|Publication number||US5030008 A|
|Application number||US 07/255,212|
|Publication date||Jul 9, 1991|
|Filing date||Oct 11, 1988|
|Priority date||Oct 11, 1988|
|Publication number||07255212, 255212, US 5030008 A, US 5030008A, US-A-5030008, US5030008 A, US5030008A|
|Inventors||Richard S. F. Scott, Yoram Uziel, Franco A. Filice|
|Original Assignee||Kla Instruments, Corporation|
|Export Citation||BiBTeX, EndNote, RefMan|
|Patent Citations (5), Referenced by (94), Classifications (40), Legal Events (7)|
|External Links: USPTO, USPTO Assignment, Espacenet|
1. Field of the Invention
The present invention relates generally to optical analysis systems, and more particularly, to an automated optical inspection system capable of making a three-dimensional analysis of an object, and even more specifically, an automated optical analysis system for inspecting the integrity and quality of electrical lead connections (wire bonds) between the pads of an integrated circuit and the conductive fingers of a lead frame prior to encapsulation.
2. Brief Description of the Prior Art
Because of their extremely small physical size, integrated circuit (IC) devices are normally packaged in an assembly which includes a protective housing for the IC and a plurality of conductive strips which facilitate connection of the IC to other electrical and electronic devices.
More specifically, during the packaging operation, the IC dies are attached to a lead frame which consists of an elongated strip of metal which has been etched to form a plurality of arrays of elongated conductors. Each array generally has one conductor with a central area (the lead frame island) upon which one die rests, and which acts as a grounding plane or heat sink for the die, and a number of connection fingers. After the die is placed on the island of the lead frame, the electrodes or pads of the die are connected to corresponding fingers of the lead frame plate by extremely thin bonding wires. Automatic wire bonders are capable of creating an interconnection of fine wire between an electrode of the die and a finger of the lead frame plate in 250 microseconds or less. See Dreibelbis et al, U.S. Pat. No. 4,586,642, issued May 6, 1986.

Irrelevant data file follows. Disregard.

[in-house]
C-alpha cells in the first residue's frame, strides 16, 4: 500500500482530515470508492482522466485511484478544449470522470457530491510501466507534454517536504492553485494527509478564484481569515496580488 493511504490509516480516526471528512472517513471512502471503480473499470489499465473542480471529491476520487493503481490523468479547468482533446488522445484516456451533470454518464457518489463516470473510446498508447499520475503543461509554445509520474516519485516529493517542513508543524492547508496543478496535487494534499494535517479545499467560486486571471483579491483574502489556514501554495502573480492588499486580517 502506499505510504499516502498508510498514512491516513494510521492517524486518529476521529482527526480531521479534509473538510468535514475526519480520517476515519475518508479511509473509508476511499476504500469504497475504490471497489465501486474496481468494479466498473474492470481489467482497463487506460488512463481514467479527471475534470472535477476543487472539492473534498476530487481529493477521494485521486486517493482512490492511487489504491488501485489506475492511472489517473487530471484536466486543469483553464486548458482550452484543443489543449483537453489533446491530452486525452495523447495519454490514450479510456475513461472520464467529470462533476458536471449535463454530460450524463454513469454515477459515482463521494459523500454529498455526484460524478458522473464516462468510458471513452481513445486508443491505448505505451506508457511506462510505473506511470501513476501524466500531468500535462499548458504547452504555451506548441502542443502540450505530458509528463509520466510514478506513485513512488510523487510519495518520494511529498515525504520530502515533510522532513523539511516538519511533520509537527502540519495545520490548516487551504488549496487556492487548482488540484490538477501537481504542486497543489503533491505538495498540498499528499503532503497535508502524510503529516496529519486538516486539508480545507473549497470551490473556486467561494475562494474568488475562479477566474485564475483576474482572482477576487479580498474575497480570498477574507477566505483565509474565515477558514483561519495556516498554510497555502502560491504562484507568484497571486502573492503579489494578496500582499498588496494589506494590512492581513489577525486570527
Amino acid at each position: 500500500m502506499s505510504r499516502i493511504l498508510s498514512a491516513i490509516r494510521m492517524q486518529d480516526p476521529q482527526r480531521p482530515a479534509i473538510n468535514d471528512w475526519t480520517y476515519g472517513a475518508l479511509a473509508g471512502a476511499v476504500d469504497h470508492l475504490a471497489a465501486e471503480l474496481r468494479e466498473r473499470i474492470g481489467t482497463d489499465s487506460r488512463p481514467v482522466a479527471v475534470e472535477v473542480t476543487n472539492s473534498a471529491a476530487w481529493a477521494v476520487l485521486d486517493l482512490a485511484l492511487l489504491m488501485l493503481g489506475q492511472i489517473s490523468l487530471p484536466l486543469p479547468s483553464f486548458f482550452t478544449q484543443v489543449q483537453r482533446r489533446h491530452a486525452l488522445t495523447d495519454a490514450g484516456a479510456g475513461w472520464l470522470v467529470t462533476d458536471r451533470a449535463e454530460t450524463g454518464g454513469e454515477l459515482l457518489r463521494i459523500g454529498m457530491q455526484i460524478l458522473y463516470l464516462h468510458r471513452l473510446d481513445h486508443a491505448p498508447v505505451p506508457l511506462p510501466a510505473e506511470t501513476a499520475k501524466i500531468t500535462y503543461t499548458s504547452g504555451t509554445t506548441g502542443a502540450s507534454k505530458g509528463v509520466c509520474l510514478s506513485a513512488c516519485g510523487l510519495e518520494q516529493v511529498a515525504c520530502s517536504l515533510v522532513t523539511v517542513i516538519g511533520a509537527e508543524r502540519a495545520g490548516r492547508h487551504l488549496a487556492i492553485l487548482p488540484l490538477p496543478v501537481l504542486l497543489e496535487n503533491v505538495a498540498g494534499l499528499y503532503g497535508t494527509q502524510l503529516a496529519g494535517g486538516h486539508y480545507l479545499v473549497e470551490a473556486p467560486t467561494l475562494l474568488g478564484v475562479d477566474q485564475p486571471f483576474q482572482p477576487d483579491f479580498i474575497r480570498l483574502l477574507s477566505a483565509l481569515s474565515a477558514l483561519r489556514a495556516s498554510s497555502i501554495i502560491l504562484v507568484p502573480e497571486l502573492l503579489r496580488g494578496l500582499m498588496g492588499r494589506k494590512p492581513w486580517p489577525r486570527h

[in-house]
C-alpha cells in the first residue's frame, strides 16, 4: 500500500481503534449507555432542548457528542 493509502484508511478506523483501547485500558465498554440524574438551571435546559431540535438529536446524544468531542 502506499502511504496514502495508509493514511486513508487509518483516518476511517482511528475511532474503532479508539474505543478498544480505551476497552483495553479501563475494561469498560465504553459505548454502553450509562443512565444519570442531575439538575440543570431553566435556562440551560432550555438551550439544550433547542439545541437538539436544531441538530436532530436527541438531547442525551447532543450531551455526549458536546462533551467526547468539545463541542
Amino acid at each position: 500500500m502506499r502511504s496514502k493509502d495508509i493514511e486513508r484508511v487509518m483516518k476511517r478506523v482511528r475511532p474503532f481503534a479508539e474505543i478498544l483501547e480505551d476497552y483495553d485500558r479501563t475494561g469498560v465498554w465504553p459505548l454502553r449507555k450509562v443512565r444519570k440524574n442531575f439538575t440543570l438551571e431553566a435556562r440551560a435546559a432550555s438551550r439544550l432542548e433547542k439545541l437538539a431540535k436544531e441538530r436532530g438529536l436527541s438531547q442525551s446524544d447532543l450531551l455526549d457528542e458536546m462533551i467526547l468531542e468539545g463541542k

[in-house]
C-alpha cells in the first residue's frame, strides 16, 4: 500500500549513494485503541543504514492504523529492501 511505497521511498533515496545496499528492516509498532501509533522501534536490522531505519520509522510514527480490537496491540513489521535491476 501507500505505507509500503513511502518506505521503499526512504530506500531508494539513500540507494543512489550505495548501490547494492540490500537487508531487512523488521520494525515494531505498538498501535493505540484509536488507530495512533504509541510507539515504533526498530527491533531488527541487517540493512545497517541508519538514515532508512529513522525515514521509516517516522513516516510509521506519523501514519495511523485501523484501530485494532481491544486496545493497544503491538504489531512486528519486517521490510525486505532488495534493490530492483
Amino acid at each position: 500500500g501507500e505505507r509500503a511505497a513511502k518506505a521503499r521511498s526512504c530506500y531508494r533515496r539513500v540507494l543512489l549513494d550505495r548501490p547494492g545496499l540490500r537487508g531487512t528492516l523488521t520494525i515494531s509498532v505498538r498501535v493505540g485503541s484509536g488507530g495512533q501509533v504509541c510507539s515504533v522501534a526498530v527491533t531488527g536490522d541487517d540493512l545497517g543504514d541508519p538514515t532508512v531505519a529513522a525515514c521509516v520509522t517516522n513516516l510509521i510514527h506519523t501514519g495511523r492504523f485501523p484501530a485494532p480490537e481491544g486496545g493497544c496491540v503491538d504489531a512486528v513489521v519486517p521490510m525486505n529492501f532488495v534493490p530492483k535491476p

Although the production of integrated circuits is highly automated, trained human inspectors are still typically utilized to analyze the integrity and quality of the wire bonds before encapsulation. The process of inspecting the quality and integrity of the bonds and bonding wires placed by the wire bonders on the lead frame assemblies is commonly referred to as "bond inspection."
Because humans have relatively short attention spans and are prone to health related problems when employed for inspecting minute objects, the human inspectors have proven to be too unreliable for such exacting work. The high volume of integrated circuit manufacture, the high cost of human labor, and the unreliability of human inspectors has also typically resulted in unsatisfactory quality yields for semiconductor products. At the present time, bond inspection is merely a statistical quality control device rather than an accurate method for detecting bonding failures prior to encapsulation of the assembly.
The inability to detect bonding failures prior to encapsulation can result in significant increases in the cost of producing integrated circuits. Automated bond inspection systems, which would eliminate the human error inherent in the present bond inspection process, have been created which are capable of making two dimensional optical measurements of the electrical connections of the semiconductor assembly. However, because the measurements are only in two dimensions, the prior art systems have been unable to determine the placement and size of bonds, as well as the path or height of the bonding wires.